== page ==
They like their degrees, those people at New PHD. Not content with
their doctorate in philosophy, last week they went out and acquired an
MSc. Are they trying to tell us they’re brainy, or what? All they need
to do now is poach Phil Georgiadis from Initiative and set up an
operating unit for him to run - called DPhil, of course - and then
they’d have the set.
MSc is actually short for Media Science, the joint venture New PHD set
up last week with Partners BDDH and the latest permutation in the
evolution of strategic media planning. In the early days, creative
agencies tended to talk a good game and managed to keep some form of
media communications guru on the premises somewhere.
Then the specialists woke up and started hiring their own gurus. Stage
three was the advent of strategic media planning specialists such as
Michaelides & Bednash. Now we are on to stage four and the ultimate
sophistication - the first hybrid that can pretend it subsumes each and
every one of the previous stages.
Hybrid or mongrel? MSc will be based on BDDH’s premises but will be a
standalone company in the sense that it will be a separate profit
It will also, for the time being, be a one-client operation.
In fact, the client in question appears to have had a significant role
in its creation. Mercedes, which handed its creative account to Partners
BDDH in January, recently put its pounds 10 million media planning and
buying account up for review. BDDH put it to the client that strategic
planning should best sit alongside account planning. According to one
Mercedes source, ’it was the right opportunity at the right time’. The
company has now amended its media review, which will be a buying-only
Is this an elegant solution to a perennial problem? Or an opportunistic
ambush of the Mercedes media pitch? Is it a blueprint that other
creative agencies should think of following? Or are there as many flaws
in this structure as there are in other media planning solutions? Won’t
there, for instance, be friction between MSc and whichever buying agency
Mercedes chooses to appoint?
Nigel Long, the chief executive of Partners BDDH, says not. ’Of course,
we will have to feel our way,’ he admits. ’We will have to be very clear
about where the planning brief begins and ends.’
But why the joint venture? Couldn’t they just hire their own
Not really, Long says. He adds: ’We want the most experienced people and
also access to research. MSc, because of the skills, background and
personal approach of the partners at PHD, will attract the best in the
And it will help to plug in to the market intelligence a big buying
’A joint venture was the best way forward. We could have done other
things on a short-term basis but we didn’t want merely to have a loose
arrangement with a specialist and have someone here on what would amount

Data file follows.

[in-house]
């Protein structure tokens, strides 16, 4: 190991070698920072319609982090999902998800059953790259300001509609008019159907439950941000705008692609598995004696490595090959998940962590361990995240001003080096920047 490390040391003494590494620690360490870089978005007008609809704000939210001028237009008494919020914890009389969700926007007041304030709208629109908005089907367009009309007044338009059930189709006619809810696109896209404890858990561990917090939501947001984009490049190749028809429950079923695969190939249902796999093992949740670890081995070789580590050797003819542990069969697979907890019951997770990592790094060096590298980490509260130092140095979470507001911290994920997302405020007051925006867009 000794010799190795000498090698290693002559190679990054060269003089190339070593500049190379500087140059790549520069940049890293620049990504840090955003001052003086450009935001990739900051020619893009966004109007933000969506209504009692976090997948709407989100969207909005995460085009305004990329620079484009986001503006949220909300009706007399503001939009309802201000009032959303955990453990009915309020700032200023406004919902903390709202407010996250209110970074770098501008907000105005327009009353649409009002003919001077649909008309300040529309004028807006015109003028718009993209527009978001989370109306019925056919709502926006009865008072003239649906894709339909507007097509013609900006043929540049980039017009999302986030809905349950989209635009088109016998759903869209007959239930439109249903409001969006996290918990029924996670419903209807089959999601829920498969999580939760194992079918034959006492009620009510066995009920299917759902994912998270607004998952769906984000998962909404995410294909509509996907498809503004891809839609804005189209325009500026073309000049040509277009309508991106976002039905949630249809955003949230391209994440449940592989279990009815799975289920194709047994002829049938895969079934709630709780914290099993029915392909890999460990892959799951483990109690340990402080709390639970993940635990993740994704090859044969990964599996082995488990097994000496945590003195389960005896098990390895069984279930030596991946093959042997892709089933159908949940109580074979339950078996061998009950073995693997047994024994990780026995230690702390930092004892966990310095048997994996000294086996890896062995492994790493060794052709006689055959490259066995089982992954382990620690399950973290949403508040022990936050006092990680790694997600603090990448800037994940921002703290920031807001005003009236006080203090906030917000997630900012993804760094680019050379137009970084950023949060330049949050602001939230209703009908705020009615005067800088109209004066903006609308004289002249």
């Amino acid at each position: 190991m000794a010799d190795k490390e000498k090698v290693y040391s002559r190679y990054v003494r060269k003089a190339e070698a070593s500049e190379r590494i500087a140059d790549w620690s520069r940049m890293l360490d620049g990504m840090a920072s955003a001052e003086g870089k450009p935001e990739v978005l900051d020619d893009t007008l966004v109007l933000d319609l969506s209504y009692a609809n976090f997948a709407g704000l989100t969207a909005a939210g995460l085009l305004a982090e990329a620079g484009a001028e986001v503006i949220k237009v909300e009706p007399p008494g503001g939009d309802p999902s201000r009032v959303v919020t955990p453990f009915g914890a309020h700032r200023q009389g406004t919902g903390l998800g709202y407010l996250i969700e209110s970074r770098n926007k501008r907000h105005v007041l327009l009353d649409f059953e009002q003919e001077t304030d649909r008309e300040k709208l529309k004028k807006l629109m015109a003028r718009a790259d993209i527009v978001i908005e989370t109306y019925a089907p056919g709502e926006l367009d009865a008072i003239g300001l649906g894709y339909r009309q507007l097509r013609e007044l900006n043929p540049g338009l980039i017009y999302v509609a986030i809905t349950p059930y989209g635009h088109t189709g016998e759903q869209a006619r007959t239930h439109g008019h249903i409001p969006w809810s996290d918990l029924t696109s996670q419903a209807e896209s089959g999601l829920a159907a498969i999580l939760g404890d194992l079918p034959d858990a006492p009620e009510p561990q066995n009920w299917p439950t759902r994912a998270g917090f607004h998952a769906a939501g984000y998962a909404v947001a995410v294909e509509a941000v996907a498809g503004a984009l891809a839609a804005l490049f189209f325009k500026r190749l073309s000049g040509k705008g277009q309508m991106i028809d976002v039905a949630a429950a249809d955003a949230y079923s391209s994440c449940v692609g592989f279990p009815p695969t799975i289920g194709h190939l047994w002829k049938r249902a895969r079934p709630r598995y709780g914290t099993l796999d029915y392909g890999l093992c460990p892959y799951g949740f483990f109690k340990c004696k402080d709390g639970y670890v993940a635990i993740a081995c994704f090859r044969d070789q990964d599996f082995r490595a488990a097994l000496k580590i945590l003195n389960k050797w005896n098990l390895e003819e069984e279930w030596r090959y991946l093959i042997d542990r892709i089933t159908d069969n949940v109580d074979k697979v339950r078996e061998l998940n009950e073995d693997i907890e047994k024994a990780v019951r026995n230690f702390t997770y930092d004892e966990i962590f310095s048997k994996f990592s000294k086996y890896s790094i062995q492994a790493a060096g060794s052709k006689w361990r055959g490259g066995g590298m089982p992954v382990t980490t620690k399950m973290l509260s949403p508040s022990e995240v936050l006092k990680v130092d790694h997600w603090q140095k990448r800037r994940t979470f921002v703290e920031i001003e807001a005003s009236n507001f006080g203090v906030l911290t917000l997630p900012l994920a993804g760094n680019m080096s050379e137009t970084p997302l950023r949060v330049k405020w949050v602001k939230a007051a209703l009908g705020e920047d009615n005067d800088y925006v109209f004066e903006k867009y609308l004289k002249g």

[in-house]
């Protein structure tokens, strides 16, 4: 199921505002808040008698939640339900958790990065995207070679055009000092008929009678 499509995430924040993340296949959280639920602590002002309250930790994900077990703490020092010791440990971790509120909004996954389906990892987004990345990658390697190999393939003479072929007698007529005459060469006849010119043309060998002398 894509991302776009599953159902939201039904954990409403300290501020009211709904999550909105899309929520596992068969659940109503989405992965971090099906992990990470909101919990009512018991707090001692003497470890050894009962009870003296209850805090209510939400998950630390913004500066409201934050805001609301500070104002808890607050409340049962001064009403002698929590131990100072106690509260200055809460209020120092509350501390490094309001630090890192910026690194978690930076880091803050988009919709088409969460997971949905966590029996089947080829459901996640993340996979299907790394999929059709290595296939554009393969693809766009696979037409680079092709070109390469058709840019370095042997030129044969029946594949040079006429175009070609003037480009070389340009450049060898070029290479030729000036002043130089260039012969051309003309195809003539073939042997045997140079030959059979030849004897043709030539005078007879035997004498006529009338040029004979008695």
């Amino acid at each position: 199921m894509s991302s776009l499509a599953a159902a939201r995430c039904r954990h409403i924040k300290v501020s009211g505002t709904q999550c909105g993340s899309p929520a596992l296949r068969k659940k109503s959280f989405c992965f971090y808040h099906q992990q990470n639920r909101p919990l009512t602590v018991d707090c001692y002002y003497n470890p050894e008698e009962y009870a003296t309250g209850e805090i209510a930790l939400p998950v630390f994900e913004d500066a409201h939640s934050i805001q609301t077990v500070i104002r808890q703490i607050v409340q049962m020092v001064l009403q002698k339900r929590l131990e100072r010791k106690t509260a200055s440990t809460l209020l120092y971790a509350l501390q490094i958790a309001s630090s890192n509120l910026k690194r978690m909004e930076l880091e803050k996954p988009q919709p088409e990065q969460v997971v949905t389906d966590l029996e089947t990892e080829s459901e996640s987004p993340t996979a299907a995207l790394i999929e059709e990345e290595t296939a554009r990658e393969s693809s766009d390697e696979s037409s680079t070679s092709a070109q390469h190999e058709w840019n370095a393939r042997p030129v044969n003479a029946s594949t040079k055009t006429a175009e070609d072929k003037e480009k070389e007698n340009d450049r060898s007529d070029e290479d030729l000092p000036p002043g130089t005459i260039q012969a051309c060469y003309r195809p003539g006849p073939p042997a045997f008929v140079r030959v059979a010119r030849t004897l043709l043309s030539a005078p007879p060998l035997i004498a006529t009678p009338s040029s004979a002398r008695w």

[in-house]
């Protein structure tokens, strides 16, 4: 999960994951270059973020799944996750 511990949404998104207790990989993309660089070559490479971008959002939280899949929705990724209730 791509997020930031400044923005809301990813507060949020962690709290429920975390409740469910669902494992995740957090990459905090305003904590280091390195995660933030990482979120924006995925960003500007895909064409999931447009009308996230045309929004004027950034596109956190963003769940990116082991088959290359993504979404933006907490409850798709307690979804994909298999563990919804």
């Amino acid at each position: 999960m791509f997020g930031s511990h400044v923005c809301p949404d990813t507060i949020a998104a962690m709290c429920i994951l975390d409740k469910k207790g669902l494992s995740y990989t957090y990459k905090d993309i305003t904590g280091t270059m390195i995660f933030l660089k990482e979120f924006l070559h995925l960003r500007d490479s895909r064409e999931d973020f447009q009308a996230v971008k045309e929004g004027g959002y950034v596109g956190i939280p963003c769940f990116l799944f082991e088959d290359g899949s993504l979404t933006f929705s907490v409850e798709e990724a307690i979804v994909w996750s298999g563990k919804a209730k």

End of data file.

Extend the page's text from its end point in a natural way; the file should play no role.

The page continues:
to a secondment. We believe this is a bigger idea. We see this as a way
of building a business, a powerful pitch tool.’
Are other creative agencies ready to be convinced by this particular
approach? Michael Finn, the managing director of Duckworth Finn Grubb
Waters, likes the idea in principle. ’We have had similar discussions
with media players, including PHD, on something similar. Although media
isn’t up for grabs on the pitch-lists that agencies like us get on, we
are up against agencies that have media information. So it would be a
benefit in new-business pitches,’ he admits.
He concedes that it’s a better solution than trying to employ planning
expertise directly at the creative agency. But he can foresee many
potential difficulties. A standalone joint venture might be considered a
bit of a backwater - not a good career prospect for top talent. ’I don’t
think there would be demarcation problems between it and the buying
agency,’ he adds. ’That’s the easy bit. But how does it get financed?
Are the creative agency’s margins cut?
Or, as tends to be the case at the moment, is it financed at the expense
of the buying shop?’
According to Paul Bainsfair, the joint chief executive of BST-BDDP, the
new initiative could be a signal that things are coming full circle. But
he advises against reading too much into it. ’It has always been the
view of most full-service and creative agencies that media is an
integral part of advertising, not a separate discipline. Where MSc is
concerned, however, are they saying they have a genuine belief about
this route? It looks rather like opportunism to me.
’As an agency we have a direct involvement in media planning - on our
accounts there are three or four people with good minds and strong views
when it comes to media. There is no demarcation and I think it is wrong
to create any. The good ideas can come from anybody. It is wrong to try
to locate media ideas in any one place.’
Robert Campbell, a creative partner at Rainey Kelly Campbell Roalfe,
also harbours doubts. ’I regret that I am not a media man - it’s the
most interesting part of the business now. Creatively, it is the most
powerful canvas we have to experiment on these days and I sometimes wish
the whole business would realise that. Pictures, words and media must
work as a whole - as I think it did on our ’Miller Time’ campaign.
Its power derived from the fact it was a strong media idea.
’We work closely with media people who look at things qualitatively and
understand the effects media has. You can take an idea and check it out
with media people. And in an ideal world I would be very interested in
having media people around who could keep asking, ’Have you thought of
this?’ But you don’t necessarily need them in-house - having them on the
other end of the phone doesn’t matter too much if they are the right
media people. They don’t need to be on site.’